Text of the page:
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The definitive Standard created by the Building Engineers Services Association, BESA is SFG20. In response to the social and economic impact of COVID 19 this has been updated to SGF30 and provides detailed guidance on where organisations can take steps to mothball buildings.

The risk assessment of each building will also need to take account of partial use – say of IT servers required to support home-working.

This checklist should be followed by an action plan provided by a qualified Building Maintenance Contractor in consultation with your insurers.

Unoccupied building risks

Buildings will quickly decay if proper standards of security and maintenance are not achieved. Unoccupied buildings are vulnerable to a spiral of decay triggered by events that includes the following items:

  • Theft of furniture and equipment
  • Vandalism & anti-social behaviour
  • Water ingress, or condensation where there is no ventilation
  • Toxic decay by dry-rot, wet-rot fungi or wood-boring beetle
  • Occupation by pests, rodents or birds
  • Occupation by squatters

Safeguard the building

  • Make sure the building is secure against unauthorised entry
  • Make sure the Insurers are aware of the buildings state of use and that their risk mitigation requirements are observed
  • Make mitigating provision for particular risk factors, say liability to flooding
  • Check if the pest control contract can be maintained


  • Consider automated ventilation to counter condensation and decay

Exterior Decorations & Roofs

  • Exterior windows, doors, roof lights and other access points will need to be secured and maintained to prevent unauthorised access, arson, vandalism, and anti-social behaviour.
  • A very secure point(s) of access may need to be maintained for periodic inspections and maintenance.
  • The building’s interior and roof areas may have to be inspected regularly to detect /prevent unauthorised access and water ingress, as set down in your Buildings Policy or in accordance with Insurers requirements.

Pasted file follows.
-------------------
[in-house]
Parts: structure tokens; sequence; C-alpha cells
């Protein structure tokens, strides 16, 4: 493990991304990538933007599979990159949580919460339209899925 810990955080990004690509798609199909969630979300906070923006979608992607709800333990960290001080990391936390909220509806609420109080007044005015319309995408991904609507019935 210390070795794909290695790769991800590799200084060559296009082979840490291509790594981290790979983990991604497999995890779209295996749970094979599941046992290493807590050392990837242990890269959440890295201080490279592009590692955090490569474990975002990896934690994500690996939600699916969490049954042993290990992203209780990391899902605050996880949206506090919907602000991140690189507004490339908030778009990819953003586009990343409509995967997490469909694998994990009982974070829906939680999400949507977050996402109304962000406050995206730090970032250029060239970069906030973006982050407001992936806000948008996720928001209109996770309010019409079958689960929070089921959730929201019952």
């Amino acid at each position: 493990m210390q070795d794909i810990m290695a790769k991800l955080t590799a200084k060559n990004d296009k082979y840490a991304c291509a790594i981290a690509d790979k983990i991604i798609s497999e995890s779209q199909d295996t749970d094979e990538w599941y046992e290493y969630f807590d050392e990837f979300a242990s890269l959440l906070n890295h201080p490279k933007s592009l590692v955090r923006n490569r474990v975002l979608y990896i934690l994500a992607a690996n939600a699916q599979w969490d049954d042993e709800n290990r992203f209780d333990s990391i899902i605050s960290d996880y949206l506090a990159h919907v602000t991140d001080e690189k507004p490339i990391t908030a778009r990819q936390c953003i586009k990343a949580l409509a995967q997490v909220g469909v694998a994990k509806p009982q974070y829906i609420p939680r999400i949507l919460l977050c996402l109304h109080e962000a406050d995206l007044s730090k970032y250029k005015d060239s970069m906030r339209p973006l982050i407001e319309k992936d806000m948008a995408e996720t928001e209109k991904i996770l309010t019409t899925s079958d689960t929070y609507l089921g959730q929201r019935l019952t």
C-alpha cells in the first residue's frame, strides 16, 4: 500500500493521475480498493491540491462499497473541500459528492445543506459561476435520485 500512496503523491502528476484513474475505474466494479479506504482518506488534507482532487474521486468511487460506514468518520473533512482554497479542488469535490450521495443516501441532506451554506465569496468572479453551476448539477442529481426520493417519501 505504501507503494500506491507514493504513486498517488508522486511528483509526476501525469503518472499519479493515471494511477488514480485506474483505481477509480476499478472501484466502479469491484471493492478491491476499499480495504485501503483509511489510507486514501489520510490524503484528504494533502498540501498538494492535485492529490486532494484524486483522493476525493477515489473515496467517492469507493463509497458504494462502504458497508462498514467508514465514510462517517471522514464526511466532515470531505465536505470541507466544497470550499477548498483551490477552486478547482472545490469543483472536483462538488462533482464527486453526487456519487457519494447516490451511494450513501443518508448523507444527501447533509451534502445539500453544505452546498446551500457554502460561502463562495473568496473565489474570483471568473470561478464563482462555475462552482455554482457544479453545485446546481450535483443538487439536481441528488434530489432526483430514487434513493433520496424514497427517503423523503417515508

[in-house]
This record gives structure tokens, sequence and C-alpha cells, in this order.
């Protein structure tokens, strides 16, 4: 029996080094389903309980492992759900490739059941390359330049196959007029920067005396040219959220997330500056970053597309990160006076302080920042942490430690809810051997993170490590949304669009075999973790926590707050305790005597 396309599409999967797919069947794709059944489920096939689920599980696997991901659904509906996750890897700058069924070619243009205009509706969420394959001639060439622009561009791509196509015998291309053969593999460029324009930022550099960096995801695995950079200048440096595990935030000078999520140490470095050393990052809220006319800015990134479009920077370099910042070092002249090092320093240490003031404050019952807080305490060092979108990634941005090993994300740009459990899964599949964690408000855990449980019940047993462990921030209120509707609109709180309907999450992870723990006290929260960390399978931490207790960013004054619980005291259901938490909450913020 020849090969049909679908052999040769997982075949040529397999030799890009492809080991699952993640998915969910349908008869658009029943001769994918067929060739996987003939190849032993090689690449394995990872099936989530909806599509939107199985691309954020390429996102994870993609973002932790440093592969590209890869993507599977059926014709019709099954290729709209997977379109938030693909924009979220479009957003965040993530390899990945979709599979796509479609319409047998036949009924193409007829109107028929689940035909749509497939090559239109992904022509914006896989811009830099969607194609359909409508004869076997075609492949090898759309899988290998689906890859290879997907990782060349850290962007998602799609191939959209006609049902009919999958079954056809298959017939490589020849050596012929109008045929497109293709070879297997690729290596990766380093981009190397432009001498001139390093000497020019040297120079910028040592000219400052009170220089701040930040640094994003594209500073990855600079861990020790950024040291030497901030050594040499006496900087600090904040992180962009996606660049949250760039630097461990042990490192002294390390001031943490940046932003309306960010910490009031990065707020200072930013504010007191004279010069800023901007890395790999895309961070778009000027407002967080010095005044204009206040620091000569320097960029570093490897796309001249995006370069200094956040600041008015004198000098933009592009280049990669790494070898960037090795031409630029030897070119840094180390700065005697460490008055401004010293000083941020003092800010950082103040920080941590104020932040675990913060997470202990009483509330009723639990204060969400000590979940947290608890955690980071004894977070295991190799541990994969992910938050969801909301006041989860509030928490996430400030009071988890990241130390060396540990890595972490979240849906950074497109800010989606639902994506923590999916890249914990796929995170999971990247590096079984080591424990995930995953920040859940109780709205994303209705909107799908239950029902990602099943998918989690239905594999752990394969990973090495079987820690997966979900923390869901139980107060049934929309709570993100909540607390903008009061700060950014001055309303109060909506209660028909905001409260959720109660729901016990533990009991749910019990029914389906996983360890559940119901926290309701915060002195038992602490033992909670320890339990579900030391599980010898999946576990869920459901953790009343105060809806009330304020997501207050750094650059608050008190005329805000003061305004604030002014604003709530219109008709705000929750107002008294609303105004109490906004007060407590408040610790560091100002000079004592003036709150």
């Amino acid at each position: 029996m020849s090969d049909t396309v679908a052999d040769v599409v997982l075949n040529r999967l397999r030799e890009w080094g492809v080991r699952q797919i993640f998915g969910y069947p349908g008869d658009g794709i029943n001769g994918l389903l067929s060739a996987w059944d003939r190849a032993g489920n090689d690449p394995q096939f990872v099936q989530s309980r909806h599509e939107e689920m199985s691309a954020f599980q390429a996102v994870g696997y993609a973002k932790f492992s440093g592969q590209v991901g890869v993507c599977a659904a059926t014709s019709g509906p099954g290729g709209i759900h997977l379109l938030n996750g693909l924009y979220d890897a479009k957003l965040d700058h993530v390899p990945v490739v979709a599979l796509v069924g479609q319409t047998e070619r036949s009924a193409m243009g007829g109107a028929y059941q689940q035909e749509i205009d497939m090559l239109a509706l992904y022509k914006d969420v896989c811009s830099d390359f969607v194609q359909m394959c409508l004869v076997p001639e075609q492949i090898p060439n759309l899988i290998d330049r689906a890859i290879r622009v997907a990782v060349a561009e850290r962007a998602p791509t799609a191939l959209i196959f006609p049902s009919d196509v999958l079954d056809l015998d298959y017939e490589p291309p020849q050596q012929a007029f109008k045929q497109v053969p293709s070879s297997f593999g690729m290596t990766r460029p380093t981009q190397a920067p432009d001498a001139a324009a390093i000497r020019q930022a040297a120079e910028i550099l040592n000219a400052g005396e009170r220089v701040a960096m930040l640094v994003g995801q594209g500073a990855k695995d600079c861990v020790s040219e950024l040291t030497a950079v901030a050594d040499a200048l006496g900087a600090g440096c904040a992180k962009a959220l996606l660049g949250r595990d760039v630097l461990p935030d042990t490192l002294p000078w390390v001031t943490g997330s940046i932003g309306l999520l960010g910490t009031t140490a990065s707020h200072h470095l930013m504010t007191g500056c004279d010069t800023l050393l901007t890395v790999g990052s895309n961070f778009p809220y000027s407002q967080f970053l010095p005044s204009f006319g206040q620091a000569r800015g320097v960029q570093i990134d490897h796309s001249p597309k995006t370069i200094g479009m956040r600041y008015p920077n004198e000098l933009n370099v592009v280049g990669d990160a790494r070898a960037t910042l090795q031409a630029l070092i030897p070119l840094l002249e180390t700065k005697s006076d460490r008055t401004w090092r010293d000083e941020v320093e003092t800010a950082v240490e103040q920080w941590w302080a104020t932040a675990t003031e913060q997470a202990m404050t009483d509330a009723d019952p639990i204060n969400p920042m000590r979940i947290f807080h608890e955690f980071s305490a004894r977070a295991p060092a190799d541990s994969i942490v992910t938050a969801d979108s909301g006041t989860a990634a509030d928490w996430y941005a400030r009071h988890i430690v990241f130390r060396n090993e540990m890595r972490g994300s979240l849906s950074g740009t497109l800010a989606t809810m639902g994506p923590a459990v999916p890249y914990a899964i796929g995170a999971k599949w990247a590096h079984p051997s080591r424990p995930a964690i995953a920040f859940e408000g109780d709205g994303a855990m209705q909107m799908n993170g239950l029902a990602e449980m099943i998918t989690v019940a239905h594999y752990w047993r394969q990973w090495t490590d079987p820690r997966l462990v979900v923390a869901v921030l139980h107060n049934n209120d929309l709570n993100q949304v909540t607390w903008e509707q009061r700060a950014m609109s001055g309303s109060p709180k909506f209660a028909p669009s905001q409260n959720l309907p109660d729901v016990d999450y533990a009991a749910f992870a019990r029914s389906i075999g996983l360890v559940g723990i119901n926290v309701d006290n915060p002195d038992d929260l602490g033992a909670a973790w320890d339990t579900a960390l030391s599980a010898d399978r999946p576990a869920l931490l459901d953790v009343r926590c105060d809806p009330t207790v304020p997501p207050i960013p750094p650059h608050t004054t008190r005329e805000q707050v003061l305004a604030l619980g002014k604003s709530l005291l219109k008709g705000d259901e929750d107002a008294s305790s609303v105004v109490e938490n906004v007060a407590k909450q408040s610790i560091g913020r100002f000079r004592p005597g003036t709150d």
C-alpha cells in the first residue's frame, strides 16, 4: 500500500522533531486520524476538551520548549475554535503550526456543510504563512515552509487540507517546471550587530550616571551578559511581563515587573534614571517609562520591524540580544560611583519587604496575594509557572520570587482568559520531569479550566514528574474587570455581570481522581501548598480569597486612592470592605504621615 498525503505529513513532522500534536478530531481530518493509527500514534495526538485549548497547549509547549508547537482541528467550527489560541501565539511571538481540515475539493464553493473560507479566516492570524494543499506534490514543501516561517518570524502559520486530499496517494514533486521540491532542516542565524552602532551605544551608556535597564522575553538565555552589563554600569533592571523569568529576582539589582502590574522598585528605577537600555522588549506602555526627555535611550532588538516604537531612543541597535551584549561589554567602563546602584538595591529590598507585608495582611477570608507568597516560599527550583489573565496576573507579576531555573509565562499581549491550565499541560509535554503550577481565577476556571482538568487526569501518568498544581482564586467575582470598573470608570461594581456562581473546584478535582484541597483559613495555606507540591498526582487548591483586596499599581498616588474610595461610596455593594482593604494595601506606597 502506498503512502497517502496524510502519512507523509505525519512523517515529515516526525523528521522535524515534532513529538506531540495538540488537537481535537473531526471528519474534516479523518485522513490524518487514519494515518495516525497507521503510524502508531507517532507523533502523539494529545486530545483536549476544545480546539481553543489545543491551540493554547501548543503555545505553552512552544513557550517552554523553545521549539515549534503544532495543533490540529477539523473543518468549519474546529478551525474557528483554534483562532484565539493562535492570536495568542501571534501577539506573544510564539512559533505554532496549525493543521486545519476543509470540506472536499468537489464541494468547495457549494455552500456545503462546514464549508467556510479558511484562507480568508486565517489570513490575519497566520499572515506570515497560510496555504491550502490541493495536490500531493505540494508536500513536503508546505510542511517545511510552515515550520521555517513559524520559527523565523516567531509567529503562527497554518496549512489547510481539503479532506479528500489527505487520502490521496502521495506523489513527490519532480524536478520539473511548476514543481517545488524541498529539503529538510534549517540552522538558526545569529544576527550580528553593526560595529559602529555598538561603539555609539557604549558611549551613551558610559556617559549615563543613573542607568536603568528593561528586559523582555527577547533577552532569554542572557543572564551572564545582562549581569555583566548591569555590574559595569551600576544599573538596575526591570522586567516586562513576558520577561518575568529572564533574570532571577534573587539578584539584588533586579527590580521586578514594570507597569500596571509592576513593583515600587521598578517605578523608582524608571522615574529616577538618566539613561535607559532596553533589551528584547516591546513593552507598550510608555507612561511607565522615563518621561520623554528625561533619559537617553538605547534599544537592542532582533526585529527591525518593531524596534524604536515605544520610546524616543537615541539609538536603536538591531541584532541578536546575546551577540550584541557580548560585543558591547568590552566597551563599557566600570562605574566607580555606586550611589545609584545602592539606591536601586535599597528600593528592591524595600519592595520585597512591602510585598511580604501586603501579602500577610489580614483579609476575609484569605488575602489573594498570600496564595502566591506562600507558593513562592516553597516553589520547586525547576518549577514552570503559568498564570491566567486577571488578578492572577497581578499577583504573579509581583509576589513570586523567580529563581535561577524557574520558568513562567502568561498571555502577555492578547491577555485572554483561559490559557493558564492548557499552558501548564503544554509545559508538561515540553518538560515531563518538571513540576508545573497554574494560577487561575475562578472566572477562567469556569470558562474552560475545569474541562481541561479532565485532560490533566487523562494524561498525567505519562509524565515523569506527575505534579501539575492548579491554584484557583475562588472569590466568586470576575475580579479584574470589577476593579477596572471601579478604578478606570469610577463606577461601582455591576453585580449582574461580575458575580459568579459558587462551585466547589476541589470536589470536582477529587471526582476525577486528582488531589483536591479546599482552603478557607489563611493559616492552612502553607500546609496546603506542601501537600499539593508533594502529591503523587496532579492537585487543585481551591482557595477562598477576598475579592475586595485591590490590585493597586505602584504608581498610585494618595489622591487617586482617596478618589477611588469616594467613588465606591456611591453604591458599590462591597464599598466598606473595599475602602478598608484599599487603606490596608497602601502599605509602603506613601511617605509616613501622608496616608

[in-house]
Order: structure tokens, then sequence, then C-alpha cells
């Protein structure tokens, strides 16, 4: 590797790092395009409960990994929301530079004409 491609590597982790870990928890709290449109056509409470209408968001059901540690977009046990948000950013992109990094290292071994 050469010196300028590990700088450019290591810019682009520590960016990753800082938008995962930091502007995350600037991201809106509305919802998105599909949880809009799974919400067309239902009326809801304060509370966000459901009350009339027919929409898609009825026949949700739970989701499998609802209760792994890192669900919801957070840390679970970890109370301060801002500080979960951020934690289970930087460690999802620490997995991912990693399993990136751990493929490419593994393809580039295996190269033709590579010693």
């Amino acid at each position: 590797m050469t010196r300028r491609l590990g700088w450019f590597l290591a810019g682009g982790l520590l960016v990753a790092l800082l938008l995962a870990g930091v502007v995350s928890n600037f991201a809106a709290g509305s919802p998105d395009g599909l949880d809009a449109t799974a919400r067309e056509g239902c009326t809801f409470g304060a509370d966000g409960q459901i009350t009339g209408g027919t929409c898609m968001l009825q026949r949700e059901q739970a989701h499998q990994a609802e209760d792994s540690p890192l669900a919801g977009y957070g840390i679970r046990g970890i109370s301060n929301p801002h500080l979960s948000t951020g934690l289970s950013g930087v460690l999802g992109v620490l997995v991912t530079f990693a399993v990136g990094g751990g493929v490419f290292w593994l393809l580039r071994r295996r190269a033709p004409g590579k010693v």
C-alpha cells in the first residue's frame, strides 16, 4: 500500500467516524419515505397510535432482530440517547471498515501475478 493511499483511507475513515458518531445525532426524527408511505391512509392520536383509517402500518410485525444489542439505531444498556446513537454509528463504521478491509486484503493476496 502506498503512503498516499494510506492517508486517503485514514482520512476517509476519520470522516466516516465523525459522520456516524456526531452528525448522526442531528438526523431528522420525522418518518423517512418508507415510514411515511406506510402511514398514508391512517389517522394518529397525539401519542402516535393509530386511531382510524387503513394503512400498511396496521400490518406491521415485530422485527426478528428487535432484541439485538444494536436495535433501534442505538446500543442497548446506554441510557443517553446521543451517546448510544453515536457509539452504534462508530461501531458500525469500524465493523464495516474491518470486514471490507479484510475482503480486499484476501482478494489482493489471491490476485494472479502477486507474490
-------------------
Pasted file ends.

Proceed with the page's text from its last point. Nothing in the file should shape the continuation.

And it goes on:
• Arrange for a Maintenance Engineer to routinely check all areas and that the electrical power, temporary lighting and any necessary equipment, such as, for example, security cameras continue to function.

Space and Water Heating

  • Reduce the room thermostats and maintain heating to a frost threshold
  • If a permanent shut down is required arrange this with your energy supplier and building maintenance contractor. Note that systems once fully shut down will degenerate and require investment to recommission to operational standards

Energy Supply: fire safety & contingent services

The mains electricity service would have to be kept in service and maintained, in accordance with the insurers terms & conditions, to power systems such as:

  • Computer systems
  • Intruder alarms and security cameras
  • Fire detection and alarm systems
    • You should also check if an IDNS telephone system must remain in service in order to maintain the fire and intruder detection systems
  • Sprinkler and smoke detection systems
  • Both the main and emergency lights to keep the building secure and allow maintenance engineers to access specific areas
  • The building’s lightning protection system may, subject to insurer’s advice, be kept in service to maintain buildings insurance cover
  • All other non-essential lighting and power circuits could be isolated and put out of service
  • Continue to report all meter readings during temporary closure, otherwise estimated readings will be billed based on prior consumption

Sanitary Appliances & Drainage

  • Arrange for sanitary appliances to be isolated and put out of service

Lifts & Automatic Doors

  • Consider what arrangements are needed for the cessation of lifts & automatic doors

Cold Water Storage & Distribution

  • The mains water service may have to be maintained to supply sprinkler and drencher fire suppression systems.
  • A legionella management regime may have to be maintained as a safeguard. This would need to be discussed with the Building’s insurers.
  • If Legionella controls are not maintained, then your water systems should be recommissioned as though they were new.
  • Therefore, you must ensure the health and safety of the building’s future users by thoroughly flushing, cleaning and disinfecting and water testing before the building is re-occupied and the water systems returned to use.
  • All non-essential service pipe runs could be drained down and left out of service.
    • Note: corrosion of ferrous pipes is likely to accelerate once they are exposed to the air and become unusable. Major investment would be required to put the service back into operation.